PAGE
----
On p102, a 15-min habituation took place. The following day (p103), each mouse was left to explore for 5 min two new identical objects in the open field. After a 25-min break, one of the previously introduced objects was placed at a new position (displaced object), while the other one remained at the same position (stationary) within the open field, and the mouse was left to explore the open field for 5 min. The object exploration index and the discrimination index of the test phase were measured as previously described.

Temporal Order Object Recognition (TOR) Task

On p105 one more habituation took place, while on p106 the animals were subjected to two sample trials and one test trial with an inter-trial interval of 25 min. In each sample trial, the animals explored two identical objects for 5 min, a different pair of identical objects for each trial. During the test trial, one object from sample trial 1 (less familiar) and one object from sample trial 2 (familiar) were presented, and the animals were allowed to explore the open field for 5 min. The trial and test phases were recorded and analyzed offline. The time that mice explored the two different objects was measured and the discrimination and exploration indices were calculated as described above.

Sociability Test

On p116 or p117 or p118, the sociability test took place in a 60 × 40 × 22 cm (height) device, which consists of three communicating compartments, 20 × 40 × 22 each one. Small, door-like openings allowed for free access to each chamber. “Stranger” mice (C57BL/6; totally newly introduced mice to the experimental mice) were habituated for 10 min into a cylindrical box with openings all around, every day for 3 days before the experiment. The sociability test was comprised of four successive phases. Firstly, the experimental mouse was placed into the middle compartment and allowed to habituate for 10 min, while the doors leading to the other compartments were closed. During phase I the mouse was habituated into the device with free access to all three compartments for 10 min. During phase II, one stranger mouse of the same sex as the experimental mouse was placed into the cylinder box in one side compartment and an empty box was placed into the other side compartment. The experimental mouse was left to explore the whole device for 10 min. The time of exploration was measured using JWatcher, while the discrimination index for each mouse was calculated as [(time spent exploring the stranger mouse − time spent exploring the empty box)/(time spent exploring the stranger mouse + time spent exploring the empty box)].

During the social memory test (phase III of sociability test), apart from the first stranger mouse (familiar stranger mouse from phase II), a new stranger mouse was placed inside the previously empty cylindrical box. The new stranger mouse was similarly of the same sex as the experimental one and the experimental mouse was let to explore the device. The time of exploration was measured using JWatcher, while the discrimination index for each mouse was calculated as [(time exploring the newly introduced stranger mouse − time exploring the familiar stranger mouse)/(time exploring the new stranger mouse + time exploring the familiar stranger mouse)].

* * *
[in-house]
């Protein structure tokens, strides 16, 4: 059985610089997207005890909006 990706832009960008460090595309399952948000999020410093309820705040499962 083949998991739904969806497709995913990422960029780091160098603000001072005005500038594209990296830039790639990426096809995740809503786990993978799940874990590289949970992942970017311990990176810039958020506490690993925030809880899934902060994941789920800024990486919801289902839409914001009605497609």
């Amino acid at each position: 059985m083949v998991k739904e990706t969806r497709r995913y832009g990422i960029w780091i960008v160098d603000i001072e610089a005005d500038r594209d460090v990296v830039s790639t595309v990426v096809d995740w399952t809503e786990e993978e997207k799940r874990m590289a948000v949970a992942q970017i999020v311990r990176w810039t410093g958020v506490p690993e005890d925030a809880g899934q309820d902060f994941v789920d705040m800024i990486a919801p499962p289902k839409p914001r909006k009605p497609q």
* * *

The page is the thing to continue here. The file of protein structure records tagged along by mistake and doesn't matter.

Contextual Fear Conditioning/Fear Memory Extinction

On p126, the contextual fear conditioning experiment was conducted. During the training day of the contextual fear conditioning, the mouse was placed in the fear conditioning chamber. On the 7th minute, the mouse received an electrical shock of 0.75 mA for 1 s through the metal floor bars. On days 1–6 after the training day, the mouse was placed back in the chamber for 10 min every day. For the fear conditioning, the time the mouse spent freezing was measured by JWatcher during the 1–3 min of days 1–6. The percentage of freezing was calculated as: [(times found not moving*100)/(times found moving + times found not moving)].

On p133–140 the mice brains were removed for one of the following 3 procedures: (a) Western blotting analysis; (b) parvalbumin immunofluorescence; and (3) acute brain slice electrophysiology.

Western Blot

Mice were sacrificed after anesthesia with halothane for PFC and HPC extraction in dry ice. For protein extraction, Lysis buffer was used (50 mM HEPES/150 mMNaCl/1%Glycerol/1%Triton-X-100/1.5 mM MgCl2/5 mM EGTA/1:1,000 protein inhibitors) and the mixture was sonicated for 10 s (Amplitude 40). After a high-speed centrifuge for 30 min, the supernatant was isolated and stored at −80°C. Forty microgram of the protein were diluted 1:1 with 2× sample buffer (0.125 M Tris pH = 6.8/4% SDS/0.04 M DTT/10% Glycerol/3 μM Bromophenol blue) and ran in a 10% Acrylamide gel. Then, proteins were transferred to a nitrocellulose membrane and blocked with a blocking buffer (5%BSA in 0.1% TBST). Following, membranes were incubated in primary antibody (in 5%BSA/0.1% TBST) O/N at 4°C [NR1(Cell Signaling) 1:500, NR2A/B (Cell Signaling) 1:1,000, PSD95 (Cell Signaling) 1:1,000, SYNAPSIN (Cell Signaling) 1:1,000, GAPDH (Cell Signaling) 1:2,000]. The next day after washes, membranes were incubated in a secondary antibody [goat anti-rabbit (Invitrogen) 1:5,000] and visualized using Sapphire Biomolecular Imager of Azure biosystems. The protein band volume was measured using ImageLab 6.1 program and then normalized.

Immunofluorescence